SOLC Day 14: Meditating on Juncos

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March 2020 SOLC–Day 14
A huge thank you to Two Writing Teachers for all that they do to create an amazing community of writers and a safe, welcoming space to write, learn, share and grow.
http://www.twowritingteachers.org

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At this time of year, they’re here every morning, always the first birds to appear in the garden. In the dim morning light, I see them first as shadows, hopping about on the ground. As the light grows, I watch them fly up to the wisteria arbor and perch. In flight, their hidden white tail feathers flash dramatically.

As is so often true, the coloring of the males is starker, more dramatic. Slate grey on top and white below. The line between grey and white is so clear, it reminds me of darkened tree trunks limned by a windy snowfall. I often take them for granted, these daily visitors, but today I sit and watch. Meditating on juncos.

As I watch, I realize there aren’t as many here today. One junco lingers beneath the platform feeder. It hops about through the pick-up-stick garden debris, then flies away, flashing white. Another lands and then progresses in a meandering path over the brick walkway and into the garden, stopping every so often to peck at the ground. Several swoop in, forage a bit under the feeders, then fly off again.

Now the garden is quiet. Not a single junco in sight. They’ll be heading north soon. Perhaps the migration has already started.

 

I decide to sit and hope they return, then watch them a bit more–to enjoy them while they’re still here.

How is it that so often we don’t appreciate something until it’s almost gone?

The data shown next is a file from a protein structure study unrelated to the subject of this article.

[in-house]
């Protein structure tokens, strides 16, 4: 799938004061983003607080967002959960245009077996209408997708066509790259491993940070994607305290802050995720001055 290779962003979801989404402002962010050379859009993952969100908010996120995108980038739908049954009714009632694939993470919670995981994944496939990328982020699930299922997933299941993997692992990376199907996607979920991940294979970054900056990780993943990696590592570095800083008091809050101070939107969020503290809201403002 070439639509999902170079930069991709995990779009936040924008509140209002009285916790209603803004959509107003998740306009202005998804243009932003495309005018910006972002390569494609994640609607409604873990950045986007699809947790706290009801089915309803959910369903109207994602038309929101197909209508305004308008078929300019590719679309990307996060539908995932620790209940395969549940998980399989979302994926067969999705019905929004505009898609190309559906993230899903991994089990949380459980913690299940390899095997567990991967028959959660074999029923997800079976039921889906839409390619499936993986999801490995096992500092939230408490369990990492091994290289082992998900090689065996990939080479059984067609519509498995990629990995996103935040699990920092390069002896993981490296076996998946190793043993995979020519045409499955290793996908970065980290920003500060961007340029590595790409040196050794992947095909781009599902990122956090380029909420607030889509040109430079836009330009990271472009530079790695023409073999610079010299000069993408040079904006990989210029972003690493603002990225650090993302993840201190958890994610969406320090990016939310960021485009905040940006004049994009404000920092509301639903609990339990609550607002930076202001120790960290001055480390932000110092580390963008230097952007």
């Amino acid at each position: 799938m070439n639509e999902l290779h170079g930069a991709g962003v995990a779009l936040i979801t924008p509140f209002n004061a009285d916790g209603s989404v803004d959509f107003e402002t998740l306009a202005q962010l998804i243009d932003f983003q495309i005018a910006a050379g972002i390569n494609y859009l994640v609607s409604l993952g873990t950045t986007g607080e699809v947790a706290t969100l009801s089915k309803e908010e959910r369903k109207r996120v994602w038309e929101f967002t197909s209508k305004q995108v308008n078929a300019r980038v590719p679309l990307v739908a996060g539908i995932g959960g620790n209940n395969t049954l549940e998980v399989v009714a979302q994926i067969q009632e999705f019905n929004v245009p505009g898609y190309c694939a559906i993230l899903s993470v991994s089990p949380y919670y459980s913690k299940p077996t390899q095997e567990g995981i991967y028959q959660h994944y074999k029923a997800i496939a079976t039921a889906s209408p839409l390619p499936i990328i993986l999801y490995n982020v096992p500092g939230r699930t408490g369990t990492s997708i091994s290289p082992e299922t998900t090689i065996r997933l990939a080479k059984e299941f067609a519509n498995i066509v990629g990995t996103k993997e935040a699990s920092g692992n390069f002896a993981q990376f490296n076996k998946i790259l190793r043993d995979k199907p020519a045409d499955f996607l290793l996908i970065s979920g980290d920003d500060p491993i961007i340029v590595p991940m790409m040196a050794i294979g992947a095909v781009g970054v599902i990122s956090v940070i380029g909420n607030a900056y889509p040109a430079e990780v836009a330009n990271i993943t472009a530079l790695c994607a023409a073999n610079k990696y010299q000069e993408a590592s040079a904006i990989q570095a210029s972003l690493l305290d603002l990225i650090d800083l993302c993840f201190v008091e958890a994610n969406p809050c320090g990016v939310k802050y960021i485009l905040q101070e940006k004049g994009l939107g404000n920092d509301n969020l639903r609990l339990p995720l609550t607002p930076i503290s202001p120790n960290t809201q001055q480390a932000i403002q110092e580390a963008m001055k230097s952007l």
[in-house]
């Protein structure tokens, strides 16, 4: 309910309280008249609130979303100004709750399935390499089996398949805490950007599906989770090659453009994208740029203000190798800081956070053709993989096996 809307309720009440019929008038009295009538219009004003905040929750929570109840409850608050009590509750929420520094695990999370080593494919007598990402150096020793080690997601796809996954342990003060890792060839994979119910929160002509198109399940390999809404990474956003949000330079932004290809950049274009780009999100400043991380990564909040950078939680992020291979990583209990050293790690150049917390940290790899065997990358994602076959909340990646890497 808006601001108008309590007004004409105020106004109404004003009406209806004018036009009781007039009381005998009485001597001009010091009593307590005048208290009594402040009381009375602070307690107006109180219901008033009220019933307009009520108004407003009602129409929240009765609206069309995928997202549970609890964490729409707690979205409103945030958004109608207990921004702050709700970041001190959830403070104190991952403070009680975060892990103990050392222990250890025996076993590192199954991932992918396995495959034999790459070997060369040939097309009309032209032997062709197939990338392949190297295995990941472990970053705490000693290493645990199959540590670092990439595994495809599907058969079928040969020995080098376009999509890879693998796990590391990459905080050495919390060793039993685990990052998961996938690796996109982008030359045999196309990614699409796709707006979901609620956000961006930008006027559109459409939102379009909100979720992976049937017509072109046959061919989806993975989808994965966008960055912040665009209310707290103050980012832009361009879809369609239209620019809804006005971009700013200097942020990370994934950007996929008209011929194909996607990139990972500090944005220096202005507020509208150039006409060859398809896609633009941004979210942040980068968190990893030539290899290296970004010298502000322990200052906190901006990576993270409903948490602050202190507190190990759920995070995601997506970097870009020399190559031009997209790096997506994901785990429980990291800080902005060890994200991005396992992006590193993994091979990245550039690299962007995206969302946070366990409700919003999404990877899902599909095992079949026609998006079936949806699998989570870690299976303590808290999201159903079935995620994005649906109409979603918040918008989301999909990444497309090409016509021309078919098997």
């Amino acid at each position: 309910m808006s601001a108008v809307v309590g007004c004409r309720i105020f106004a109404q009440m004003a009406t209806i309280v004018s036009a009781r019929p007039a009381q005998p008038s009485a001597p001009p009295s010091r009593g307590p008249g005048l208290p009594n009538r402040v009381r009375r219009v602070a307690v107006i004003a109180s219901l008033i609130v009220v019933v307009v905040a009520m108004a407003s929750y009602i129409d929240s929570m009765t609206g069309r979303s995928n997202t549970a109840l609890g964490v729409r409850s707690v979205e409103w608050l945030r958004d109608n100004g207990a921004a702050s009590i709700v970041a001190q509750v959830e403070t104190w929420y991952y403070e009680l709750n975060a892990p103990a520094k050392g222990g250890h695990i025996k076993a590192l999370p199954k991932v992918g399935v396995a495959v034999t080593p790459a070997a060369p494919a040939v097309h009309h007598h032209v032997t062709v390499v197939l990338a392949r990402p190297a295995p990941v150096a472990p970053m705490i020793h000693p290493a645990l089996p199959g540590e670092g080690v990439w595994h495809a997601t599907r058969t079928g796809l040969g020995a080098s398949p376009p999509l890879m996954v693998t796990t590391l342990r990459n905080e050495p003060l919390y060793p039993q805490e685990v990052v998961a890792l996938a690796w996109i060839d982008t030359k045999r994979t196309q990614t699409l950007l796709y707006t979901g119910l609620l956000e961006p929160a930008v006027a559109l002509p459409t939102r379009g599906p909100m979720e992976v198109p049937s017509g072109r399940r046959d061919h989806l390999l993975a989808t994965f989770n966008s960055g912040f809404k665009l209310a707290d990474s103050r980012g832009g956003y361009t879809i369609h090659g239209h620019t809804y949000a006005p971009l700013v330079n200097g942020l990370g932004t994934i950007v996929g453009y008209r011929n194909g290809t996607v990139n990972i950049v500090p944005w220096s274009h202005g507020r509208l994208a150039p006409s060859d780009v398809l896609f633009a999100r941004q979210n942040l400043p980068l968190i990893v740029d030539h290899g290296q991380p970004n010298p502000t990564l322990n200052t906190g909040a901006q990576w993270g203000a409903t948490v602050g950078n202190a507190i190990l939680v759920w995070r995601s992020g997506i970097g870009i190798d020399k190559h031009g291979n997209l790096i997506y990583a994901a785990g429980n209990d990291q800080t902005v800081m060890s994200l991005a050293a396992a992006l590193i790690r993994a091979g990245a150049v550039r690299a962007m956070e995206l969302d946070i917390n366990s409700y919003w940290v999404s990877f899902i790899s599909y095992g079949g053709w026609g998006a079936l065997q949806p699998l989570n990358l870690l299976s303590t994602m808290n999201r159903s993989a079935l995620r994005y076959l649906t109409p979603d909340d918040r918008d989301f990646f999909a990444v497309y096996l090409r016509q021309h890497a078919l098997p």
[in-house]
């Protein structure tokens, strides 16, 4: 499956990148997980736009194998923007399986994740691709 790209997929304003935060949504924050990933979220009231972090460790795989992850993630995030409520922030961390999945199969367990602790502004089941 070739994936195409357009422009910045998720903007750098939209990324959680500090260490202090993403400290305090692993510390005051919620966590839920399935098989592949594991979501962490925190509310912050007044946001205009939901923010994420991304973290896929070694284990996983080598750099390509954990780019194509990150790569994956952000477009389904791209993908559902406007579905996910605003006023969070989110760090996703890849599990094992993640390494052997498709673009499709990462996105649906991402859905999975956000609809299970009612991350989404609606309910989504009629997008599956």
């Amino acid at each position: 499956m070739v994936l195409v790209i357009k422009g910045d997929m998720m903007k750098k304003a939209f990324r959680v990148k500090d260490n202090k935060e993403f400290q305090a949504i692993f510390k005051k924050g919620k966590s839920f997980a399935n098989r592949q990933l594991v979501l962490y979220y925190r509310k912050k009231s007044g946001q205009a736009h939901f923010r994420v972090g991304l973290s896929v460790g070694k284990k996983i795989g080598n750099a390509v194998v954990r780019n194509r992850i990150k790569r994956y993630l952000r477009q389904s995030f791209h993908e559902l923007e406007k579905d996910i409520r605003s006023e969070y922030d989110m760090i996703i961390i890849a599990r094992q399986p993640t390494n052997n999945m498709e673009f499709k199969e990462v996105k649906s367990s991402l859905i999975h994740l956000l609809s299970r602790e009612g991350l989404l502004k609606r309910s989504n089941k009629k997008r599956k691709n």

16 thoughts on “SOLC Day 14: Meditating on Juncos

  1. Emily Culbertson says:

    Your word choice is so descriptive, and flows easily. I especially like the “pick-up sticks garden debris”! That picture of the bird is gorgeous, and I don’t even like birds. 🙂

    Liked by 1 person

  2. lrimkunas says:

    They are so cute! I like how you wrote what you observation and your gratitude for these visitors. I would tell my students you observed with a writer´s eye. I just love the sound of the birds as a harbinger to spring.

    Liked by 1 person

  3. cvarsalona says:

    Molly, the photo is clear in the foreground and blurry in the back. That is a difficult effect to achieve but you did a marvelous job. I have never heard of this bird nor seen one.

    Liked by 1 person

    • mbhmaine says:

      They are the most common bird at our feeders in the winter. I love seeing them in the snow–the grey and white really pops! I think technically they’re called dark-eyed juncos.

      Like

  4. What a peaceful morning to watch these birds! Never heard of them. So cute! Love the coloring! It is so true about not appreciating things till they are gone. We need to reverse that!

    Liked by 1 person

  5. Tim Gels says:

    I love the, “As I watch” paragraph–it feels like I’m right there. I love watching birds in my own back yard.

    Liked by 1 person

  6. kd0602 says:

    Just the right piece to take my mind from daily troubles to a peaceful meditation on juncos. Your photo is beautiful!

    Liked by 1 person

  7. mgminer says:

    Lovely. Just what I needed.

    Liked by 1 person

  8. In a sign of hope, Hannah and I spotted two blue birds (love birds really) in our backyard. We are starting to see goldfinches return. We’ll treasure each sighting this spring and beyond.

    Liked by 1 person

    • mbhmaine says:

      Lucky you! Bluebirds are a joyful, hopeful sight! We had purple finches at the feeder yesterday. (Well, maybe they were house finches, I can never tell the difference!)

      Like

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